|Description:||Viewed from the back seat, the woman pictured here, had just boarded her vehicle by way of an access ramp (see PHIL 13912), while seated in her wheelchair, and had maneuvered herself into the driver’s-side swivel seat. Due to her disability, the steering wheel was equipped with a hand control (see PHIL 13913), which she held in her right hand, enabling her to operate the accelerator and braking system using her hand rather than her feet.|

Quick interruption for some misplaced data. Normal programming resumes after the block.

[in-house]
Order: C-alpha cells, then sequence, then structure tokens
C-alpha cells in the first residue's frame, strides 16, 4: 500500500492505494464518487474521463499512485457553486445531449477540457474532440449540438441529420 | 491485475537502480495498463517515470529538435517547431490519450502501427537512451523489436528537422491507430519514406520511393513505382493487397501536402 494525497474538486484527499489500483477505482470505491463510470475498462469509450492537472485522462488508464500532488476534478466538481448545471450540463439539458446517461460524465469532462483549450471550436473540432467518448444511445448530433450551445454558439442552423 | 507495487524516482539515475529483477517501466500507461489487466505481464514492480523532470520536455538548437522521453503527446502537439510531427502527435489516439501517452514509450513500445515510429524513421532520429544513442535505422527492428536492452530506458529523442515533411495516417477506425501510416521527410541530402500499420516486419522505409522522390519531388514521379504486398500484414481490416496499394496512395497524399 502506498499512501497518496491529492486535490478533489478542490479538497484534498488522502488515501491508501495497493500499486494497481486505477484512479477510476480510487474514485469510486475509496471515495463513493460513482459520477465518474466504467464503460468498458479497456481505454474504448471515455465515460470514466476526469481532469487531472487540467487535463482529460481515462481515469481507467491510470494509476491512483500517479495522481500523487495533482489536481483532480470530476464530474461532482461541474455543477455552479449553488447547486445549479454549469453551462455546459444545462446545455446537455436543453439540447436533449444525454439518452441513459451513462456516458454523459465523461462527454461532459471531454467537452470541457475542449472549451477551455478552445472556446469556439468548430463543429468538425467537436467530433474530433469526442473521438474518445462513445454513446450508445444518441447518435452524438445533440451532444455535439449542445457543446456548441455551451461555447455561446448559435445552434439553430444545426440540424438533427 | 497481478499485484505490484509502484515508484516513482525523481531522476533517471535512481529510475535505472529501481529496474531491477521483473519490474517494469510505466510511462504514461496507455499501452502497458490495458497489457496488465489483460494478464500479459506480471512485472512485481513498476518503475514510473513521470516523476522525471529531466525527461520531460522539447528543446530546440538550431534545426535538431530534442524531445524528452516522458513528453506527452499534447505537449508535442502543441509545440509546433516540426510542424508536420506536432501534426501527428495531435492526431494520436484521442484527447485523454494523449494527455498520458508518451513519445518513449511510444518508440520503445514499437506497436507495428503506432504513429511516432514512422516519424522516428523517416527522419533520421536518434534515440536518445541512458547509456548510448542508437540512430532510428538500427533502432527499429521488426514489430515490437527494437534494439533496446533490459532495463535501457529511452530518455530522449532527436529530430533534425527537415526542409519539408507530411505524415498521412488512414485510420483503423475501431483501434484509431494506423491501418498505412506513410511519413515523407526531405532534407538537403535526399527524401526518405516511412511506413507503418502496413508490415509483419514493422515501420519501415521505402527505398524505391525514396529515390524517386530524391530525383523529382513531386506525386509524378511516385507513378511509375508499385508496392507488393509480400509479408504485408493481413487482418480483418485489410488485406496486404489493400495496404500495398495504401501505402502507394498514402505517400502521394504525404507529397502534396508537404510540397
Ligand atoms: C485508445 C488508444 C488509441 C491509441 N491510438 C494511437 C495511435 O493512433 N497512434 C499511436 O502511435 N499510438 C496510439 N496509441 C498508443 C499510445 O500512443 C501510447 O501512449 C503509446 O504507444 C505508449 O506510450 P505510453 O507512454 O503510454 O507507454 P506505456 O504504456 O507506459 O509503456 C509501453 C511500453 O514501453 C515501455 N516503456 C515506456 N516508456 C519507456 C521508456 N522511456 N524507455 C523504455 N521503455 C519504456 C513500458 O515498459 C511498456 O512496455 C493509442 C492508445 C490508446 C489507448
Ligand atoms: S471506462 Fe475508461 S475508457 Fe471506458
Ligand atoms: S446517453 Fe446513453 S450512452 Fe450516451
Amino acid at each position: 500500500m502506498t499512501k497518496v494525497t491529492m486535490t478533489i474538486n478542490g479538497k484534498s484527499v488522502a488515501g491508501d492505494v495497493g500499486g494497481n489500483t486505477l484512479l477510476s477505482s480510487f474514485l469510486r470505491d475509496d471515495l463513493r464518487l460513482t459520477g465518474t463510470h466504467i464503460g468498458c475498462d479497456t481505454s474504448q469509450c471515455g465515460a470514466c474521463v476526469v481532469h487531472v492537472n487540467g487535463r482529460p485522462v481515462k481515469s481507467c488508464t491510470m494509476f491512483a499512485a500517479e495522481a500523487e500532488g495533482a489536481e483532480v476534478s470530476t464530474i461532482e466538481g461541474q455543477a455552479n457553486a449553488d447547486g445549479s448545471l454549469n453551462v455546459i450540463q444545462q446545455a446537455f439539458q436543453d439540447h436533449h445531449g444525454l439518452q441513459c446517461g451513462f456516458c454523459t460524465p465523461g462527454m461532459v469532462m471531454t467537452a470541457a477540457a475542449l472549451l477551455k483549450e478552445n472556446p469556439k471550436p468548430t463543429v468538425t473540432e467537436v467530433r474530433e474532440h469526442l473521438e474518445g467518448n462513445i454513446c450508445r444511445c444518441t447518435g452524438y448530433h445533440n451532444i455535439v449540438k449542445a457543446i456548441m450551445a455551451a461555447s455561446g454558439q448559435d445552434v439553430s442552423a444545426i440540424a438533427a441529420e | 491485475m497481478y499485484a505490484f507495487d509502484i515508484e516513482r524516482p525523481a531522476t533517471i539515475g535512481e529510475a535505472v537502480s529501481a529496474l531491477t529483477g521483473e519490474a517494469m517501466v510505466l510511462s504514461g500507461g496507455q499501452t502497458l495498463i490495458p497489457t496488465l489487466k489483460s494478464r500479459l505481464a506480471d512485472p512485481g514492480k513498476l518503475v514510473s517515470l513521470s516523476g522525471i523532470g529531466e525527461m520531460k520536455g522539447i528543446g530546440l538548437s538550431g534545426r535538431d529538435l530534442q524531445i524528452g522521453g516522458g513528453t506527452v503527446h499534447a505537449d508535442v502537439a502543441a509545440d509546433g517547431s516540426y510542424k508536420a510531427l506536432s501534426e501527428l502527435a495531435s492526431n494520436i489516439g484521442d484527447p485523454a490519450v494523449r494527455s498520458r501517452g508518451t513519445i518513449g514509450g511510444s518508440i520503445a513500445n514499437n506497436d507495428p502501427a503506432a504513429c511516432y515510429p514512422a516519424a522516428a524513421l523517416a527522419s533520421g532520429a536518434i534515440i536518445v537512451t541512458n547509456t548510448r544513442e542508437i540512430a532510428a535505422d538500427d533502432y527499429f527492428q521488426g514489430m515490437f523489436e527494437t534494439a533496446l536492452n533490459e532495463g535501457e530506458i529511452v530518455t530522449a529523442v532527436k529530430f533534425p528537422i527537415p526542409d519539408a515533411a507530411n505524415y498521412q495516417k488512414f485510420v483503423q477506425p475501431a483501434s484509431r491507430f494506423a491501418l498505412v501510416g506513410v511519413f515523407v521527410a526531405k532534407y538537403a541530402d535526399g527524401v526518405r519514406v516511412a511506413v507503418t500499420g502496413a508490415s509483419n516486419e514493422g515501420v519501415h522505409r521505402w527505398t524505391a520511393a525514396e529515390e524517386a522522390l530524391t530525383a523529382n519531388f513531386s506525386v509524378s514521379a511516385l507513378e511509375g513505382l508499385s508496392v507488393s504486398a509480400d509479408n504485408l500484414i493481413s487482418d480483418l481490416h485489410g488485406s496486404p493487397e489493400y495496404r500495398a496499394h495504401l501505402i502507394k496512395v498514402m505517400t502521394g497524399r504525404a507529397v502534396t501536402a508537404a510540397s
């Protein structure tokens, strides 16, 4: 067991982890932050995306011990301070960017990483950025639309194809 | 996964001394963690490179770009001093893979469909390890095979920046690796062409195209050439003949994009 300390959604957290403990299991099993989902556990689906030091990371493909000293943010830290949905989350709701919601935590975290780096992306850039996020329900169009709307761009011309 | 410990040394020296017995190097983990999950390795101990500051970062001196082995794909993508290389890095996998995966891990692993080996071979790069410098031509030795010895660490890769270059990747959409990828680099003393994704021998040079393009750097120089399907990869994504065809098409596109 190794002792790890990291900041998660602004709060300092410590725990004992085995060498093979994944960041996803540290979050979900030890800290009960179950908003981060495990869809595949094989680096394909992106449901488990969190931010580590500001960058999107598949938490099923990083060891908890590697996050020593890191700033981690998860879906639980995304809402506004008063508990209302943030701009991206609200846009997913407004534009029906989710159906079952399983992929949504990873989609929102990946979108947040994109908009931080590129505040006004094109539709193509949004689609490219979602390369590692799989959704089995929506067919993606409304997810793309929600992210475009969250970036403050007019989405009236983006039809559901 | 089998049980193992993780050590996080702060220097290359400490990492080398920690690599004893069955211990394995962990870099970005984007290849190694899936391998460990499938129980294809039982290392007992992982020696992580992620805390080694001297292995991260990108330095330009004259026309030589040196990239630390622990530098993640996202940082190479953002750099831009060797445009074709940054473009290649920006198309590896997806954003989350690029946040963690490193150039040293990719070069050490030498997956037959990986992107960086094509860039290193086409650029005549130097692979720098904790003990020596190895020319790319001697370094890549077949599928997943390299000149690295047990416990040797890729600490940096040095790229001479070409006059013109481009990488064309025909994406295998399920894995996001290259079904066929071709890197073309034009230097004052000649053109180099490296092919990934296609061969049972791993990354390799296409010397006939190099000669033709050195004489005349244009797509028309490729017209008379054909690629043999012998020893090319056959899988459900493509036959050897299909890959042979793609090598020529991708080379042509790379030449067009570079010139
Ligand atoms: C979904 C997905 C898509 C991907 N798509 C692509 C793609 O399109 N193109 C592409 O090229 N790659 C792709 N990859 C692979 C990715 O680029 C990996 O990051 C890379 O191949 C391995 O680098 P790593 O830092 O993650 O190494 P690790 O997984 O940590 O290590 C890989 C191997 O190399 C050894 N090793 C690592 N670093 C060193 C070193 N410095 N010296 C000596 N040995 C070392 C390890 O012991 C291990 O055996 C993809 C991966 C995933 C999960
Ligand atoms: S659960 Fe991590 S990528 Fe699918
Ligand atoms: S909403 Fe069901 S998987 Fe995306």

Assistive technologies (AT) are devices or equipment that can be used to help a person with a disability fully engage in life activities. AT’s can help enhance functional independence and make daily living tasks easier through the use of aids that help a person travel, communicate with others, learn, work, and participate in social and recreational activities. An example of an assistive technology can be anything from a low-tech device, such as a magnifying glass, to a high tech device, such as a special computer that talks and helps someone communicate. Other examples are wheelchairs, walkers, and scooters, which are mobility aids that can be used by persons with physical disabilities.